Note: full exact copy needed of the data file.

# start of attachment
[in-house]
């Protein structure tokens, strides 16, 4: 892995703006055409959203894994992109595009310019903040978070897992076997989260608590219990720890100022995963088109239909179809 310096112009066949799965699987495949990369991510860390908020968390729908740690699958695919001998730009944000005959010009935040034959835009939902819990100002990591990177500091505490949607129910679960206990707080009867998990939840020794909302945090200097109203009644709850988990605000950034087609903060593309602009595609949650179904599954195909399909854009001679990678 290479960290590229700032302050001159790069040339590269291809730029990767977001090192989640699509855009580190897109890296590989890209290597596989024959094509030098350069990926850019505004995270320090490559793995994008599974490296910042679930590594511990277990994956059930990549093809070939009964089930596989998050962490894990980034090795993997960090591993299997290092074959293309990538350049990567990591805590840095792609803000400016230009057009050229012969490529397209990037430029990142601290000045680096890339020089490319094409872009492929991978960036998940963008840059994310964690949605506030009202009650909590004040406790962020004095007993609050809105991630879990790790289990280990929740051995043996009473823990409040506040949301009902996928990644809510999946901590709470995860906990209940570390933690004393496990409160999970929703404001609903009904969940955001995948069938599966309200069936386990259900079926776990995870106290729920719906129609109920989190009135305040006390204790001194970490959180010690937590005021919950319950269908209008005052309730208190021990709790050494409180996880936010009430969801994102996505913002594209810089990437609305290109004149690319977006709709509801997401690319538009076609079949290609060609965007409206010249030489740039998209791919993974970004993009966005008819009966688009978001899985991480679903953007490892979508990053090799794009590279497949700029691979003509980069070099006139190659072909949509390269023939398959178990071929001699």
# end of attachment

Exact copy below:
[in-house]
């Protein structure tokens, strides 16, 4: 892995703006055409959203894994992109595009310019903040978070897992076997989260608590219990720890100022995963088109239909179809 310096112009066949799965699987495949990369991510860390908020968390729908740690699958695919001998730009944000005959010009935040034959835009939902819990100002990591990177500091505490949607129910679960206990707080009867998990939840020794909302945090200097109203009644709850988990605000950034087609903060593309602009595609949650179904599954195909399909854009001679990678 290479960290590229700032302050001159790069040339590269291809730029990767977001090192989640699509855009580190897109890296590989890209290597596989024959094509030098350069990926850019505004995270320090490559793995994008599974490296910042679930590594511990277990994956059930990549093809070939009964089930596989998050962490894990980034090795993997960090591993299997290092074959293309990538350049990567990591805590840095792609803000400016230009057009050229012969490529397209990037430029990142601290000045680096890339020089490319094409872009492929991978960036998940963008840059994310964690949605506030009202009650909590004040406790962020004095007993609050809105991630879990790790289990280990929740051995043996009473823990409040506040949301009902996928990644809510999946901590709470995860906990209940570390933690004393496990409160999970929703404001609903009904969940955001995948069938599966309200069936386990259900079926776990995870106290729920719906129609109920989190009135305040006390204790001194970490959180010690937590005021919950319950269908209008005052309730208190021990709790050494409180996880936010009430969801994102996505913002594209810089990437609305290109004149690319977006709709509801997401690319538009076609079949290609060609965007409206010249030489740039998209791919993974970004993009966005008819009966688009978001899985991480679903953007490892979508990053090799794009590279497949700029691979003509980069070099006139190659072909949509390269023939398959178990071929001699």